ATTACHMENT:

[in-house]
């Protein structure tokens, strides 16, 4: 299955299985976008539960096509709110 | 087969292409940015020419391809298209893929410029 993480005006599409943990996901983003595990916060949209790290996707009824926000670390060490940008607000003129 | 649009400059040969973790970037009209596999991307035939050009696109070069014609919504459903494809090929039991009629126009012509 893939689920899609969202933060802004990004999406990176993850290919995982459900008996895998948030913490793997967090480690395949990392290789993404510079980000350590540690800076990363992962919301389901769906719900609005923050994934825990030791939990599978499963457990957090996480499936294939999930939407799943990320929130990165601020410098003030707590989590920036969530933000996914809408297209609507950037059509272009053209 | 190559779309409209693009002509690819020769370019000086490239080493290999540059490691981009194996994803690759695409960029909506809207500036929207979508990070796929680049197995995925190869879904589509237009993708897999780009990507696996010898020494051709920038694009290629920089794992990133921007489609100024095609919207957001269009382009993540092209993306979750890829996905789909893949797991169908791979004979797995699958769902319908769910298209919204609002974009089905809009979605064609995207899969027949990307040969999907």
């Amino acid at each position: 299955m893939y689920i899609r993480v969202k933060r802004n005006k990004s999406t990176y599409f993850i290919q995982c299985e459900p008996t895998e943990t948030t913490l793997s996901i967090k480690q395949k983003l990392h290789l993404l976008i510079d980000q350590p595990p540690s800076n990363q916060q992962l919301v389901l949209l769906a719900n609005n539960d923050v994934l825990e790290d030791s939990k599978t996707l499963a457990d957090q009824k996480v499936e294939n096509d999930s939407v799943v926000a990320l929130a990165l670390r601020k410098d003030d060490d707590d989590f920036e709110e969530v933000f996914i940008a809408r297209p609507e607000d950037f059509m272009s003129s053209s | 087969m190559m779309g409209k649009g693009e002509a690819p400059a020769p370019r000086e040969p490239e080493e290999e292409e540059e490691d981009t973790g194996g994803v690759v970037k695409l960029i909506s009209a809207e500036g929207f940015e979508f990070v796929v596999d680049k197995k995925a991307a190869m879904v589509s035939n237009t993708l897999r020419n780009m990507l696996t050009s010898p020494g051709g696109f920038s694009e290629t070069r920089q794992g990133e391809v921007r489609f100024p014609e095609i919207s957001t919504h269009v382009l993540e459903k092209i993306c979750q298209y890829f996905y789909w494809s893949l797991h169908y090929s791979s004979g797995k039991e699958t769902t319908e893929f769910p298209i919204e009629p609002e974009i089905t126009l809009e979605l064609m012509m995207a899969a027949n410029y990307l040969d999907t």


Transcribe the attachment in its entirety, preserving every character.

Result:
[in-house]
């Protein structure tokens, strides 16, 4: 299955299985976008539960096509709110 | 087969292409940015020419391809298209893929410029 993480005006599409943990996901983003595990916060949209790290996707009824926000670390060490940008607000003129 | 649009400059040969973790970037009209596999991307035939050009696109070069014609919504459903494809090929039991009629126009012509 893939689920899609969202933060802004990004999406990176993850290919995982459900008996895998948030913490793997967090480690395949990392290789993404510079980000350590540690800076990363992962919301389901769906719900609005923050994934825990030791939990599978499963457990957090996480499936294939999930939407799943990320929130990165601020410098003030707590989590920036969530933000996914809408297209609507950037059509272009053209 | 190559779309409209693009002509690819020769370019000086490239080493290999540059490691981009194996994803690759695409960029909506809207500036929207979508990070796929680049197995995925190869879904589509237009993708897999780009990507696996010898020494051709920038694009290629920089794992990133921007489609100024095609919207957001269009382009993540092209993306979750890829996905789909893949797991169908791979004979797995699958769902319908769910298209919204609002974009089905809009979605064609995207899969027949990307040969999907």
């Amino acid at each position: 299955m893939y689920i899609r993480v969202k933060r802004n005006k990004s999406t990176y599409f993850i290919q995982c299985e459900p008996t895998e943990t948030t913490l793997s996901i967090k480690q395949k983003l990392h290789l993404l976008i510079d980000q350590p595990p540690s800076n990363q916060q992962l919301v389901l949209l769906a719900n609005n539960d923050v994934l825990e790290d030791s939990k599978t996707l499963a457990d957090q009824k996480v499936e294939n096509d999930s939407v799943v926000a990320l929130a990165l670390r601020k410098d003030d060490d707590d989590f920036e709110e969530v933000f996914i940008a809408r297209p609507e607000d950037f059509m272009s003129s053209s | 087969m190559m779309g409209k649009g693009e002509a690819p400059a020769p370019r000086e040969p490239e080493e290999e292409e540059e490691d981009t973790g194996g994803v690759v970037k695409l960029i909506s009209a809207e500036g929207f940015e979508f990070v796929v596999d680049k197995k995925a991307a190869m879904v589509s035939n237009t993708l897999r020419n780009m990507l696996t050009s010898p020494g051709g696109f920038s694009e290629t070069r920089q794992g990133e391809v921007r489609f100024p014609e095609i919207s957001t919504h269009v382009l993540e459903k092209i993306c979750q298209y890829f996905y789909w494809s893949l797991h169908y090929s791979s004979g797995k039991e699958t769902t319908e893929f769910p298209i919204e009629p609002e974009i089905t126009l809009e979605l064609m012509m995207a899969a027949n410029y990307l040969d999907t």